1. Happy Squeeze Apple, Kale, and Mango – so many parents stuff some applesauce in a child’s lunch.  While applesauce can be healthy, too many options are loaded with sugar.  These squeeze packs are 100% whole fruit and some kale.  Kids get fruit and a vegetable in one pouch. 
  2. Organic Beef Hot Dog – hot dogs have a bad wrap because of the nitrates and nitrates they often contain.  These hot dogs have no antibiotics, no fillers,  and are not high in sodium. 
  3. Peanut Butter is a healthy choice and for kids without a peanut allergy a good choice.  MSN recommends SunButter Organic Sunflower Spread.  This spread is made with sunflower seeds and isn’t loaded with sugar.  It is also allergy-friendly as it doesn’t contain nuts.
  4. Water – some parents think water is the healthiest choice for a beverage.  But a child needs dairy.  If yogurt is packed in a lunch, then the beverage can be a juice box or water.  Hint Pineapple Water is a fun choice to pack, a hint of flavor without the added sugar and artificial flavors. 
  5.  Nature’s Own Double Fiber Wheat Bread – getting a child to eat any food that is whole grain is a challenge.   This is one bread they may be willing to try.  It is also a healthier choice in that it is free of high fructose corn syrup, has no artificial colors or flavors and no artificial preservatives.
  6. Cheese sticks – a fun way to get in some dairy and a good source of protein.  Reduced fat Sargento cheese sticks are a great choice.  Each cheese stick offers calcium and protein.  The Sargento Cheese Stick brand has no additives. 

So when packing your child’s lunch this school year, include some healthier options.

Sunday, August 9, 2015

Can diet help you live longer?

How would you like to have dinner with a longevity expert?  What questions would you ask about how to live a longer life?   Well, a New York Times reporter did have dinner with the longevity expert, Dan Buettner.  So what advice does a longevity expert offer?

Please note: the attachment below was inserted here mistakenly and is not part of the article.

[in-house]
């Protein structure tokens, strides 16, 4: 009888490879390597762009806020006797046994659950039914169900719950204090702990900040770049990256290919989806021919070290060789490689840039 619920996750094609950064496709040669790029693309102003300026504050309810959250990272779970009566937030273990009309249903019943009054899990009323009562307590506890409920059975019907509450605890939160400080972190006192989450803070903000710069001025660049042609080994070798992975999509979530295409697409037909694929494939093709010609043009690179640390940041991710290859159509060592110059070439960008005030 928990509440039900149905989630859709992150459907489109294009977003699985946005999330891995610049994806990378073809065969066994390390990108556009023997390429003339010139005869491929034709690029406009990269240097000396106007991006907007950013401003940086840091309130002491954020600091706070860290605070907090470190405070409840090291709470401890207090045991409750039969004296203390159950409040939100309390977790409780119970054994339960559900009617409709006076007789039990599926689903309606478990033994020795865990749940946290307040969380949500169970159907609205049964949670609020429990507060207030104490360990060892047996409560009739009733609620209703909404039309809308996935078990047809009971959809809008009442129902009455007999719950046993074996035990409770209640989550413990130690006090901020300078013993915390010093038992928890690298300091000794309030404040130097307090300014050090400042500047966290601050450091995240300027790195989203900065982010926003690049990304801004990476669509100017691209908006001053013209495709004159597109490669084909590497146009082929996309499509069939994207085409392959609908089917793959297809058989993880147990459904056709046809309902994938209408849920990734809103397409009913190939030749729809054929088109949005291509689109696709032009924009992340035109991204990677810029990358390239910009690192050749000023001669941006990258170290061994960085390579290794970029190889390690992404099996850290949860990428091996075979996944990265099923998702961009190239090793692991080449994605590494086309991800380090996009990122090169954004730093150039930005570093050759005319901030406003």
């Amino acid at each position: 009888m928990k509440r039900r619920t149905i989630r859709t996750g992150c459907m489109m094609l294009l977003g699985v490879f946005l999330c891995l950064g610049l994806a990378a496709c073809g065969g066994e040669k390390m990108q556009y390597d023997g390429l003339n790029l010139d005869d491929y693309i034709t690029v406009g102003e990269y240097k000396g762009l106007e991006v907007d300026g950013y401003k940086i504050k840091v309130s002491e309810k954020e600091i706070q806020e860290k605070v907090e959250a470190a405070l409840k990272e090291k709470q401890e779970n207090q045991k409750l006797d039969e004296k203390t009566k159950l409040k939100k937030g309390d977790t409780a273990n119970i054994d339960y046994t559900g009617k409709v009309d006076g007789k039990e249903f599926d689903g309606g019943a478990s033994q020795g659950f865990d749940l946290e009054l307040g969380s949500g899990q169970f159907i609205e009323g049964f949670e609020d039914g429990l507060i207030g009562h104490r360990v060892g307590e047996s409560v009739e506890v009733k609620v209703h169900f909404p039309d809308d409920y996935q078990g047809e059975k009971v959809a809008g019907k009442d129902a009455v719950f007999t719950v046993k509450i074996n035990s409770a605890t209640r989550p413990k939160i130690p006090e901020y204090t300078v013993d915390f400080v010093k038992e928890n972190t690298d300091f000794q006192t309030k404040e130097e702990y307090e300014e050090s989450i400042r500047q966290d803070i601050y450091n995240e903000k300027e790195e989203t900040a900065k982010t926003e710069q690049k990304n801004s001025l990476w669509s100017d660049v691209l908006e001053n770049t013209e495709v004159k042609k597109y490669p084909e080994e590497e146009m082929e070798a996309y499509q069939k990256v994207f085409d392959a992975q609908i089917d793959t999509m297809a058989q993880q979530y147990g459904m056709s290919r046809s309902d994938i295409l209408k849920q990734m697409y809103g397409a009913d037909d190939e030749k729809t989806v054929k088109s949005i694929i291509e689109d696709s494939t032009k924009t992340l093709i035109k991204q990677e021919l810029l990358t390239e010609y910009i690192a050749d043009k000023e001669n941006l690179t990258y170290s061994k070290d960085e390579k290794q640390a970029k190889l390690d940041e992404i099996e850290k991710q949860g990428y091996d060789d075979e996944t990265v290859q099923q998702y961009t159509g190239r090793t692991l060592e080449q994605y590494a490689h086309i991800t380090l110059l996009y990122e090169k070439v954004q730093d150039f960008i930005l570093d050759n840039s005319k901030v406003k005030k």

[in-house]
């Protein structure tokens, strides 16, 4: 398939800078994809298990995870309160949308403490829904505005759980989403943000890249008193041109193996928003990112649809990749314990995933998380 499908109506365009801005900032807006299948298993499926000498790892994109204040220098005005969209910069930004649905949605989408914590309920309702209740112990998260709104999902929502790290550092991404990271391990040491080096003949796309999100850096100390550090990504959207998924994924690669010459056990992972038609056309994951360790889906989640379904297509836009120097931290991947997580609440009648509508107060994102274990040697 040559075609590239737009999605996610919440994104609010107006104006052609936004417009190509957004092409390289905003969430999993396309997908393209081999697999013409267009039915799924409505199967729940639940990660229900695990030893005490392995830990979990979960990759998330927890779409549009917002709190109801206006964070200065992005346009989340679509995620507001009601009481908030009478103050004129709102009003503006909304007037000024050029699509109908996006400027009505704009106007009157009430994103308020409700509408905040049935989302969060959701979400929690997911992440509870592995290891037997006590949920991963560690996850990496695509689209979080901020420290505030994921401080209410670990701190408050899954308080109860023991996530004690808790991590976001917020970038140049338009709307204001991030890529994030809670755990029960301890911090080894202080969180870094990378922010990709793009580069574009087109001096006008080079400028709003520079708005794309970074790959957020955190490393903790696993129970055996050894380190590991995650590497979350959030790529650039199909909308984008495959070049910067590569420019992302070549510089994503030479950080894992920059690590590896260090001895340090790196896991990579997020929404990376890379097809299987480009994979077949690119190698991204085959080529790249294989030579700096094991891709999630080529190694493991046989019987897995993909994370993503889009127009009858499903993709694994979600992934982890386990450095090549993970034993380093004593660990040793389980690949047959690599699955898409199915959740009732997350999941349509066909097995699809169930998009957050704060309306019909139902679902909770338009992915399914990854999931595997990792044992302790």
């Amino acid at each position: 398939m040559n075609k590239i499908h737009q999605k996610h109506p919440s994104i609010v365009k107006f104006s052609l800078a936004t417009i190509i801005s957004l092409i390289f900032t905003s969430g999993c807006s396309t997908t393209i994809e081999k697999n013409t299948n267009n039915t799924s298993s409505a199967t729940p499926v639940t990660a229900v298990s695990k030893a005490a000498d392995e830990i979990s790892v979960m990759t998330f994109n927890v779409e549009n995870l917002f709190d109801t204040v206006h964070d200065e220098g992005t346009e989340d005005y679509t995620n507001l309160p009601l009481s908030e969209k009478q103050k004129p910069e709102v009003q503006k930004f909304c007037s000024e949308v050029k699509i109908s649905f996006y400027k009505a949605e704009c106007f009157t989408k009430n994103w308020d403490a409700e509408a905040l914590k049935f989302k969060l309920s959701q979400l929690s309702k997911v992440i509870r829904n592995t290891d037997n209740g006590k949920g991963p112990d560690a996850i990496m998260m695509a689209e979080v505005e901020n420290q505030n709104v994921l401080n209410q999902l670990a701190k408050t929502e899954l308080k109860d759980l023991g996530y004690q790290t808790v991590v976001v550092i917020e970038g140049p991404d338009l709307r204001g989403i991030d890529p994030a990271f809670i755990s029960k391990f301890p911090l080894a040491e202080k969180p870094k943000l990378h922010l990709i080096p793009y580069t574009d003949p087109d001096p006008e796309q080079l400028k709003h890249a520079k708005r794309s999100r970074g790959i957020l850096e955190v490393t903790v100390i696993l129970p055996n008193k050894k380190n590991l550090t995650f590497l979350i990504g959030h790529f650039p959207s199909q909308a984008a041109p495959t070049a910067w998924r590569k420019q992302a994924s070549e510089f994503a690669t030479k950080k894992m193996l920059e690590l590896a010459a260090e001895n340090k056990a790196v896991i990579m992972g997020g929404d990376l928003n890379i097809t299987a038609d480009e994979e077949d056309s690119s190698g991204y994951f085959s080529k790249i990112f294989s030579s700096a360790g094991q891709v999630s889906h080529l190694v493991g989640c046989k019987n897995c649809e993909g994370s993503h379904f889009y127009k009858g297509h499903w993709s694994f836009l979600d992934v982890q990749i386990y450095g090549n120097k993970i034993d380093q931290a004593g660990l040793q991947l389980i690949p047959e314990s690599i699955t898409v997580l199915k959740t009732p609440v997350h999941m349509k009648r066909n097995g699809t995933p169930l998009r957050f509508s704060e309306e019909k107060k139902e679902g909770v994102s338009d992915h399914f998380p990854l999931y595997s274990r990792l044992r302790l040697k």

1.  Coffee according to Buettner, coffee is “one of the biggest sources of antioxidants in the American diet”,  He notes Greeks living on the Greek island, Icaria, drink 2-3 cups of coffee a day.  These are people who often live to 100.    
      2.  Focus on veggies and herbs – to prepare an evening meal, Buettner purchase fennel, broccoli, celery, carrots, chickpeas   
      3.  Add Honey – local honey, and Tofu, coconut milk, frozen berries 
      4.  Walk – exercise is important to a long life and walking is one of Buettner’s approved ways to exercise as those living in the “Blue Zones” walk a lot.  
       5.   Is butter back?  Although some are saying butter is fine, Buettner notes a dollop or two a week may be fine but he is not yet on the butter is good for you bandwagon.   
       6.  Meat and fish – not a true vegetarian but those in the Blue Zones eat meat and fish sparingly.  This would be hard for me as I love cheese and like most Americans, I enjoy some meat in my diet.  
      7. “Icarian stew” made by Buettner consisted of black-eyed peas, fennel, onions, garlic, carrots, canned tomatoes, other veggies and some olive oil.  Sounds healthy but I would need to add some ham or other meat for a real stew.   
      8.  Bread – he doesn’t shun carbs, gluten or bread.  Good news for me as I love bread and it isn’t a meal if it doesn’t have bread.